by Joanne Rock
Thoroughbred Legacy #4
Well, I'm navigating my way through the racing world through Harlequin's eyes, an experience that by now I'm starting to have second thoughts on. Like...why the hell am I reading these? Why do I continue to read them when I inevitably start skimming two thirds through? Why do I do this to myself?
But then the answer comes to me: I have a blog. And I am its willing slave.
Widowed single mom Amanda Emory wants a fresh start—far away from Los Angeles and her troubling past. All she wants out of her new job is a secure income and a safe haven for her kids. But her matchmaking nine-year-old has other ideas….
Horse trainer Robbie Preston has never shied away from risks. And the sparks between Robbie and Amanda are definitely dangerous. Yet her past—and his reputation—stand between them. It will take some serious courting to change Amanda's mind, but Robbie is up for the challenge…even if it does give everyone something to talk about!
I'm going to keep this entry short and to the point, and hopefully in doing so I won't have an enormous tantrum over this book, which I have a feeling is some horrible romance novel take on the Oedipus Complex. Yes, I did say that, and yes, I think Robbie has been working through this stage of development for all twenty-eight years of his life.
Robbie is the youngest son of the Kentucky Prestons, and he was recently passed over on the head training job by his father, who has issues with Robbie's responsibility. I guess that was the issue, anyway. I skimmed through a lot of their internal angsting, which I think is a justified action. Amanda is a forty-year-old mother of two, widowed when her cop husband was killed in a drug bust. She's moved to Kentucky to become the Quest office manager, try to keep her family safe from possible gang related revenge, and sharpen her claws for possible cougar style seduction.
Okay, maybe she's not exactly a cougar. I hate that term anyway, but I can't help using it here because what the hell is up with this trend? I cannot take it anymore. Why can't people ever be interested in other people who happen to be about the same age as they are in these books? Why are they always (always) consistently ten to twelve years younger or older or...this just pisses me off. Especially here, because at all points in this book Amanda is described as maternal and it creeped me out in a big way. She also wears skirts with tulips on the hem, and her pajamas have ducky patterns. It is so many realms of not good.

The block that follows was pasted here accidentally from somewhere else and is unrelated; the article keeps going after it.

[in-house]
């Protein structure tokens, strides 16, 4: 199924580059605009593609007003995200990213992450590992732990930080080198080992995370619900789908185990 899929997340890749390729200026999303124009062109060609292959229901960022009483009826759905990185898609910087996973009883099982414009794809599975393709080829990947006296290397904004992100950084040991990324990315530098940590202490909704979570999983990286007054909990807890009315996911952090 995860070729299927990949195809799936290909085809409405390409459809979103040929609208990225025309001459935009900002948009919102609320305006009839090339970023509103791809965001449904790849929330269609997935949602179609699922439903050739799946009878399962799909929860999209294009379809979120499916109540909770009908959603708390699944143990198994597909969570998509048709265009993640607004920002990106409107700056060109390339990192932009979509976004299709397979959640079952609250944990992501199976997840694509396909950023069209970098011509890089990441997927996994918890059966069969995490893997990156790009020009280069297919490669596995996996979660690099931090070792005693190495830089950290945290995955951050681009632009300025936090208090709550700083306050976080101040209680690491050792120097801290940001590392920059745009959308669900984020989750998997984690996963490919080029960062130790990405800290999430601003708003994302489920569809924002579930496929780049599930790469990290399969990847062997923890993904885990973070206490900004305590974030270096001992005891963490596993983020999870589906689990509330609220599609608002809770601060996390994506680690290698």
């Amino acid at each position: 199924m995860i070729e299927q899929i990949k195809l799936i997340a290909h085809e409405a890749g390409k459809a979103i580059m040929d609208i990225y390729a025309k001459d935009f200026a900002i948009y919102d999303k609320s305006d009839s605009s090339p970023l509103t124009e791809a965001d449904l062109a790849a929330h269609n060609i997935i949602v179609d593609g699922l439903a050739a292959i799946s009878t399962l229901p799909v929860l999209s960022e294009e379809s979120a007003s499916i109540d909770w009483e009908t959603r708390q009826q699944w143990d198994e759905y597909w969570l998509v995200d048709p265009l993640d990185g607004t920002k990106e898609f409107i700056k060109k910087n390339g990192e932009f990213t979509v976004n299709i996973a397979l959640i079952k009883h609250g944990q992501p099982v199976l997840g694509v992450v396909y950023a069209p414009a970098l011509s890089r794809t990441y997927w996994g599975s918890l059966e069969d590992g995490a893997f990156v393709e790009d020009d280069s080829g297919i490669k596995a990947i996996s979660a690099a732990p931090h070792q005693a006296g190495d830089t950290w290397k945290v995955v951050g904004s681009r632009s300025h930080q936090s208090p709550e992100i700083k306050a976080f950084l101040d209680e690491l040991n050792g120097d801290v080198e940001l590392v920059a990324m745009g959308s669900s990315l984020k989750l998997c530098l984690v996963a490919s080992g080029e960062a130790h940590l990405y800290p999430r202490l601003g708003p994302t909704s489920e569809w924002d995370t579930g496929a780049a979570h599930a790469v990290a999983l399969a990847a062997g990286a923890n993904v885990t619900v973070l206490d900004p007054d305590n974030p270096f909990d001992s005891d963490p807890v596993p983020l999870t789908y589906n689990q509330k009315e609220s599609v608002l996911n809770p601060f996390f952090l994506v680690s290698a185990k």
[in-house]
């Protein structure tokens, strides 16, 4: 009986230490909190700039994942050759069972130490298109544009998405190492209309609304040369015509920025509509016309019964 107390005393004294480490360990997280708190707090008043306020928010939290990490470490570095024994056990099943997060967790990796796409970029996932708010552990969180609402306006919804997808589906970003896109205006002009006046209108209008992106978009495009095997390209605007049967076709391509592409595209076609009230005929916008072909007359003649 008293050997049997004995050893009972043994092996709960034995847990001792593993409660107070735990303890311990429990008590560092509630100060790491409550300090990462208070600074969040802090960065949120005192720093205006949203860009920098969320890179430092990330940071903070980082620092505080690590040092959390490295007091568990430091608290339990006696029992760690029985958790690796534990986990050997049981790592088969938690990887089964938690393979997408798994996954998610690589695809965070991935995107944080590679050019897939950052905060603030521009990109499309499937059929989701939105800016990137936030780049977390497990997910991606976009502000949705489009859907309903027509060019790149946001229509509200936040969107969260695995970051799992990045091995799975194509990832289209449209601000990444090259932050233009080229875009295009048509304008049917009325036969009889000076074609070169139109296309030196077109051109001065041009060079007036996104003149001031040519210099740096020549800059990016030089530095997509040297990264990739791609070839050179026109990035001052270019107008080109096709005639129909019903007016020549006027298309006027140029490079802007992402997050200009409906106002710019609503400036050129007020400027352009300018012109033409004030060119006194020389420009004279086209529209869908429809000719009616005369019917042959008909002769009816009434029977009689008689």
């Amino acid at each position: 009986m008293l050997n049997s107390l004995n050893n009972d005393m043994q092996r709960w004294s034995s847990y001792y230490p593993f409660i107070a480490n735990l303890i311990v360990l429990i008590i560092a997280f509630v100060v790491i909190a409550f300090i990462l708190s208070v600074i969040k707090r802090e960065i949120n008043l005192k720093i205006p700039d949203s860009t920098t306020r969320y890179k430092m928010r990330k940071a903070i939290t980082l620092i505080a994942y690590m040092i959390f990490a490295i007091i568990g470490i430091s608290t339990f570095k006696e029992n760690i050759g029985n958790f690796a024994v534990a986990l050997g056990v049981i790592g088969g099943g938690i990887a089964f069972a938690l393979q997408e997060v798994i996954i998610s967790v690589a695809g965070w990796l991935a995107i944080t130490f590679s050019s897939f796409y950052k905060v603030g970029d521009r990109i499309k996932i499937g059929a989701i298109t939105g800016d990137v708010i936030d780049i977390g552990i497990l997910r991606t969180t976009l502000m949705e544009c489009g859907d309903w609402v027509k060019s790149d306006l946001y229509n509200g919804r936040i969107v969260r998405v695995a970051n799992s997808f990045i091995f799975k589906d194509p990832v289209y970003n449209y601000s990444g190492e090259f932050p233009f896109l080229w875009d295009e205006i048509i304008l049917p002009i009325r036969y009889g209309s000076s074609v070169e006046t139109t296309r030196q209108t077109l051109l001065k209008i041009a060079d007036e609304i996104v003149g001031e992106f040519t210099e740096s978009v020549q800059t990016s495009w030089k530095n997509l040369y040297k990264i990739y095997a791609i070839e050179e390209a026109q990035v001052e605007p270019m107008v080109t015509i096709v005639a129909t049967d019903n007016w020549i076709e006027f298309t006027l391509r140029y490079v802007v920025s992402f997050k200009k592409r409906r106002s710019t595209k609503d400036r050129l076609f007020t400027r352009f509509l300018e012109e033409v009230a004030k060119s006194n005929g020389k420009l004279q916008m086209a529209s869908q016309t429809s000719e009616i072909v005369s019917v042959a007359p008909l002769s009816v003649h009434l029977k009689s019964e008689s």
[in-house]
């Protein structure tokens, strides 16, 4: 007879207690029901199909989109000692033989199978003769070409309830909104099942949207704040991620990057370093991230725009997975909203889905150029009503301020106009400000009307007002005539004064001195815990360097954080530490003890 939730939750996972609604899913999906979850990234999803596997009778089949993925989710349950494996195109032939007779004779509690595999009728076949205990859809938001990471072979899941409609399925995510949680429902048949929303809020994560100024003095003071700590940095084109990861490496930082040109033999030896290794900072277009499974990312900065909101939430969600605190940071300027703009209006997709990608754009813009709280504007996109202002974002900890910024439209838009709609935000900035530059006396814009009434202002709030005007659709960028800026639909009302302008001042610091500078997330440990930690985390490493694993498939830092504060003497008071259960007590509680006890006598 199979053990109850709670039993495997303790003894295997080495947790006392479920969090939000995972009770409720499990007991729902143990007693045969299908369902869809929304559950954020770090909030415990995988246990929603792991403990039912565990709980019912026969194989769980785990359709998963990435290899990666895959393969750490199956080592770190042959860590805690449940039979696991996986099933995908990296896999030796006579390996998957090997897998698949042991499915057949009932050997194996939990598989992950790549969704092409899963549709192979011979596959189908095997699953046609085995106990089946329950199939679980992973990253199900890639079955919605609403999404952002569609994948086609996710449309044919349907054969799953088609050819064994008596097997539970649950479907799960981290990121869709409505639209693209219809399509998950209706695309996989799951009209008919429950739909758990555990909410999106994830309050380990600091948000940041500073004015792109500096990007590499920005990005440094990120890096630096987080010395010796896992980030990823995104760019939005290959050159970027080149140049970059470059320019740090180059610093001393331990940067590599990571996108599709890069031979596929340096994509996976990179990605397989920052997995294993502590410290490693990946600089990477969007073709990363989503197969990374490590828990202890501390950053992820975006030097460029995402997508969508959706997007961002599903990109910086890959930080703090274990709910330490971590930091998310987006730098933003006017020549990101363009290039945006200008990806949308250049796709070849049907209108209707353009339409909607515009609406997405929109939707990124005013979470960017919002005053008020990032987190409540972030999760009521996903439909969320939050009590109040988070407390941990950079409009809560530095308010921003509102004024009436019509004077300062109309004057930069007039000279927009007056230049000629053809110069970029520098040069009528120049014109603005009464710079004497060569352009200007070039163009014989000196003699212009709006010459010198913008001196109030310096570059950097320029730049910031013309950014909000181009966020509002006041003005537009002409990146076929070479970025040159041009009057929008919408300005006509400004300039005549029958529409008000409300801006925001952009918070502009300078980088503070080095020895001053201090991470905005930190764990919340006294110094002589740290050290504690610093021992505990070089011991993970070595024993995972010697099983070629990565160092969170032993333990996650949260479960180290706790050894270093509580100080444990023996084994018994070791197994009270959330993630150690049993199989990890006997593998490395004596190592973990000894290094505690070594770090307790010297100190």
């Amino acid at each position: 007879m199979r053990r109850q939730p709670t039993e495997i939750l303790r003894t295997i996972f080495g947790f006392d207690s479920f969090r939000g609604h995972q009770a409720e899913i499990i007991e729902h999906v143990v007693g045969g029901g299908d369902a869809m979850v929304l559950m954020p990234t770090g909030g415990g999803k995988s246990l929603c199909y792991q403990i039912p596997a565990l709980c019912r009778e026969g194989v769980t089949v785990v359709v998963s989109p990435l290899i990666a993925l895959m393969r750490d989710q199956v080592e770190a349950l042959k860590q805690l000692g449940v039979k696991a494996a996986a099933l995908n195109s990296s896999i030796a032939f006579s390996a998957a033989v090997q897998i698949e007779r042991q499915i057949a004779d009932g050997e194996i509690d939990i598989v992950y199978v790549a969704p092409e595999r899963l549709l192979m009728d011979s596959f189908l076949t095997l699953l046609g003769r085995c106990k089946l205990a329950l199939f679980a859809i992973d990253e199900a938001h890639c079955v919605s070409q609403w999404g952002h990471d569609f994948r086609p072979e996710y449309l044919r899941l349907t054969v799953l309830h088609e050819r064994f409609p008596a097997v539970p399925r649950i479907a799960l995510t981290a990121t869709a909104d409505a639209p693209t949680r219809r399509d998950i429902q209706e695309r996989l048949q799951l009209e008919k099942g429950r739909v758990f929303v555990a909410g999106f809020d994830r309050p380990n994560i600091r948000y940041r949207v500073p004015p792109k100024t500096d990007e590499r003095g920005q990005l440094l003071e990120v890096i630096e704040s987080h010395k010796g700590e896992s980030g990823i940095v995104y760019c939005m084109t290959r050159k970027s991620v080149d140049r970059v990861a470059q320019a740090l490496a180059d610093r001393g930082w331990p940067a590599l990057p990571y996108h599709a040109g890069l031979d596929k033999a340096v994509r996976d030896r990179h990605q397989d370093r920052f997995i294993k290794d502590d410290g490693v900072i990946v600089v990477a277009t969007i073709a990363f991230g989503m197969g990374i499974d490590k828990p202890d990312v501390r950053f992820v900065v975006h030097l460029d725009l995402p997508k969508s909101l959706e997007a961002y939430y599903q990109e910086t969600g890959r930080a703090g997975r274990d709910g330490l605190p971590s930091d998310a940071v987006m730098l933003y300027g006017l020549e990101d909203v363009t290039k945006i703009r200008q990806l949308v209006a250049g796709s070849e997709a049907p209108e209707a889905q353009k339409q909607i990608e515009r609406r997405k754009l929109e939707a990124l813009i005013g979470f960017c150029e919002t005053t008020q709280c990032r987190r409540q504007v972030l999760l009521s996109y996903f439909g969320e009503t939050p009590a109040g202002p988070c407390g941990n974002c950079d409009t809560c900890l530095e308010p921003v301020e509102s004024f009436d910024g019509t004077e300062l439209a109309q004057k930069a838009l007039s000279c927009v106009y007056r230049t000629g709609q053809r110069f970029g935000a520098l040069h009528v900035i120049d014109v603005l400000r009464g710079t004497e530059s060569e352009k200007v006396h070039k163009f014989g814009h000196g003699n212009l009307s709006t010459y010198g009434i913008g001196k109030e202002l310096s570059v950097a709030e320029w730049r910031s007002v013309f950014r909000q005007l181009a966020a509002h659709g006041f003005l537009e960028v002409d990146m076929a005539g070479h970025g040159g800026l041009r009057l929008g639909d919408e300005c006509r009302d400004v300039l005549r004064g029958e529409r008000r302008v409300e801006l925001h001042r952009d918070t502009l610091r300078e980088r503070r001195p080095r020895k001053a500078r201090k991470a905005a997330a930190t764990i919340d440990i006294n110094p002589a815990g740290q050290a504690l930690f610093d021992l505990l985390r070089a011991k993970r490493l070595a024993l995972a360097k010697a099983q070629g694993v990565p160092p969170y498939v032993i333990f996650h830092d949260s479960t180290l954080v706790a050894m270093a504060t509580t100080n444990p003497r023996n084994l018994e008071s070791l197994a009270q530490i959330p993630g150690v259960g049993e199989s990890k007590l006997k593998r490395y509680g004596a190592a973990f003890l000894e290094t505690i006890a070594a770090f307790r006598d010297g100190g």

Now that I've sort of gotten that off my shoulders, let's continue. Robbie complains a lot, Amanda tells herself not to be attracted to Robbie, the two can't stop thinking about each other as per the normal requirements of a romance novel. There is some suggestion that her dead husband was not that great of a guy (which is also a necessary point because in romance novels no other man on earth can aspire to being on the same level as the male lead, right down to penis size comparisons, and no I'm not kidding, although thankfully here we limit it to skill with weapons, preparedness, and smoldering ability). Amanda's oldest kid keeps trying to push the two together, not like this is really important, but I guess it works because Amanda gives in to the tingles and lets him come on to her.
Only to step on the breaks immediately! How does she muddle through her feelings about her dead husband and Robbie and blah blah blah. Okay, step back on the gas because those ducky pajamas are a real turn on for Robbie for some reason, but no! Step on the break! It goes back and forth like this for a while before she randomly decides to step on the gas again and keep going forward at a moderate rate. They have sex. There is more sex. There is completely unnecessary talk about "young studs" which I did not need. Then the random guy that wants to take his revenge on Amanda's family shows up, hauls her oldest son out into the woods, and Robbie appears to blow the guy's foot off with a shotgun. Hooray Robbie.
Later they confess their love and decide that instead of getting engaged immediately they'd like to act like horny teenagers instead.
- According to this book, Churchill Downs is not a pretty track because there are people there who smoke and gamble. So instead of going there for the day, they go to Keeneland. Granted, I agree that Keeneland is a quaint track that is actually nicer than Churchill Downs, but it's not like people don't smoke and gamble there. It's probably because, you know, horse racing exists specifically as a form of gambling in most countries. Shocking, I know, but it's true!
- There's this horse called Something to Talk About, and I think we all know what I'm going to say, but this name is impossible. Twenty-three characters...I think not.
- Can you tell that I skimmed this one? And it still took me three days to get through. Go figure.